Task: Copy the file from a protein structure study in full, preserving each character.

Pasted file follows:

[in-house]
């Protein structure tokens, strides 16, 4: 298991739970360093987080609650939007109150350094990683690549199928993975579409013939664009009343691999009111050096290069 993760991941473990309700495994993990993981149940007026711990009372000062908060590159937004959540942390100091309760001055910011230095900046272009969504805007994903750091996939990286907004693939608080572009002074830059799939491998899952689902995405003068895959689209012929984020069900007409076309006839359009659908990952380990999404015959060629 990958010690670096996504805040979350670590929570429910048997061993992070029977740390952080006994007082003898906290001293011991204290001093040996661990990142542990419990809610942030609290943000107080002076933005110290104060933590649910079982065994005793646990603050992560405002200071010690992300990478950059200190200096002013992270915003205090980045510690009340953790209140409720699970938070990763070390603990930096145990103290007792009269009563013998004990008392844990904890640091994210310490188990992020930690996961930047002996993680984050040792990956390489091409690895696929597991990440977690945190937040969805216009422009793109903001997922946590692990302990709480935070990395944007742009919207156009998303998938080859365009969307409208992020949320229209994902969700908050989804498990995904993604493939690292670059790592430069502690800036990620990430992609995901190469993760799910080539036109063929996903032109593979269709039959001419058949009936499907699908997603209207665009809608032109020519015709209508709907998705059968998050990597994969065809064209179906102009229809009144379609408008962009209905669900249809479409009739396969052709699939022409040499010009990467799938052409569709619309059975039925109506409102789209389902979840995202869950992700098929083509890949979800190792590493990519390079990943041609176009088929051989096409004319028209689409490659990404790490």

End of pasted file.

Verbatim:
[in-house]
């Protein structure tokens, strides 16, 4: 298991739970360093987080609650939007109150350094990683690549199928993975579409013939664009009343691999009111050096290069 993760991941473990309700495994993990993981149940007026711990009372000062908060590159937004959540942390100091309760001055910011230095900046272009969504805007994903750091996939990286907004693939608080572009002074830059799939491998899952689902995405003068895959689209012929984020069900007409076309006839359009659908990952380990999404015959060629 990958010690670096996504805040979350670590929570429910048997061993992070029977740390952080006994007082003898906290001293011991204290001093040996661990990142542990419990809610942030609290943000107080002076933005110290104060933590649910079982065994005793646990603050992560405002200071010690992300990478950059200190200096002013992270915003205090980045510690009340953790209140409720699970938070990763070390603990930096145990103290007792009269009563013998004990008392844990904890640091994210310490188990992020930690996961930047002996993680984050040792990956390489091409690895696929597991990440977690945190937040969805216009422009793109903001997922946590692990302990709480935070990395944007742009919207156009998303998938080859365009969307409208992020949320229209994902969700908050989804498990995904993604493939690292670059790592430069502690800036990620990430992609995901190469993760799910080539036109063929996903032109593979269709039959001419058949009936499907699908997603209207665009809608032109020519015709209508709907998705059968998050990597994969065809064209179906102009229809009144379609408008962009209905669900249809479409009739396969052709699939022409040499010009990467799938052409569709619309059975039925109506409102789209389902979840995202869950992700098929083509890949979800190792590493990519390079990943041609176009088929051989096409004319028209689409490659990404790490």